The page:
D-Day is approaching in both the Northern Ontario Jr. Hockey League and the Ontario Hockey League. As in January 10 being the trade deadline in both the NOJHL and the OHL.
Unlike the OHL where trades involve either players or draft picks, the NOJHL is mostly about cash transactions, either with member teams or teams from across the Canadian Jr. Hockey League. And in the NOJHL, where some small market teams don’t have the financial resources of some of the bigger city teams, the selling of players is sometimes relative to owners and operators simply needing the money that trades bring in. To be sure, operating a junior A team in a league like the NOJHL is rather expensive. There are monthly league fees to pay, that among other expenses, cover salaries to the commissioner and staff. There are travel and bus costs. There are referees to pay. Let us not forget that junior A hockey is a business and not all of the teams in the NOJHL are on the same financial footing. Not even close.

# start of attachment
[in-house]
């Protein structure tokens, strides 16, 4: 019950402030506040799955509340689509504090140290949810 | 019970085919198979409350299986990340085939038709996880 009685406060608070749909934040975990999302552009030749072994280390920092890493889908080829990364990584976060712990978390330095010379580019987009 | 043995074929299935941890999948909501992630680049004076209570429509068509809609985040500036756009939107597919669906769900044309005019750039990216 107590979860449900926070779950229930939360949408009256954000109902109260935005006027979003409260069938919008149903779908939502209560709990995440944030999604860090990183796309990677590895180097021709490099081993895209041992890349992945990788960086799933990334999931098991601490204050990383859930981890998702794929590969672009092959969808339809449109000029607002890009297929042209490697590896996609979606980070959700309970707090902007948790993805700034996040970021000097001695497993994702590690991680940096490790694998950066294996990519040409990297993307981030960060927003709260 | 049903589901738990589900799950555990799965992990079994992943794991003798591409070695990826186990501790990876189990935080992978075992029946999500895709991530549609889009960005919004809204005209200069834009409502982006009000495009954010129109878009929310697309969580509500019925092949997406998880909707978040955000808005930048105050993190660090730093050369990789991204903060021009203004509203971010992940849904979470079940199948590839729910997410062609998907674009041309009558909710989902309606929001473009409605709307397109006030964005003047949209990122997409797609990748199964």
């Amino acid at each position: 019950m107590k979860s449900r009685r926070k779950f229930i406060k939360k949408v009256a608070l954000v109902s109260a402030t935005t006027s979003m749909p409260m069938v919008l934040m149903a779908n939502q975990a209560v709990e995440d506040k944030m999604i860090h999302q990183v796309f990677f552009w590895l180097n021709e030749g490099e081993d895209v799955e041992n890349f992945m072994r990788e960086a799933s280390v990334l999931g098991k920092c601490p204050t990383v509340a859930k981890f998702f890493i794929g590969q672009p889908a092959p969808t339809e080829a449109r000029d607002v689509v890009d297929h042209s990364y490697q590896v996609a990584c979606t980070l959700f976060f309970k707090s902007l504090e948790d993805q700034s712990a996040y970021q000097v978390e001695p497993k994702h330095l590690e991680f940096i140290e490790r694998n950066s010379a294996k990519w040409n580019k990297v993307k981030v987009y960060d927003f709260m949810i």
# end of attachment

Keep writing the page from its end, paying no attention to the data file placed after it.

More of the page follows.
This can be a tricky time of year for general managers in the 20-team OHL. Are they buyers or sellers? Do rebuilding teams risk a position in the standings — and a possible playoff spot — by trading off proven veteran players for younger ones and/or draft picks? Do contending teams mortgage the future for an impact player or two that can possibly put them over the top this season? OHL trades are not for the faint of heart. And the OHL is full of general managers who are not afraid to pull the trigger on a major trade.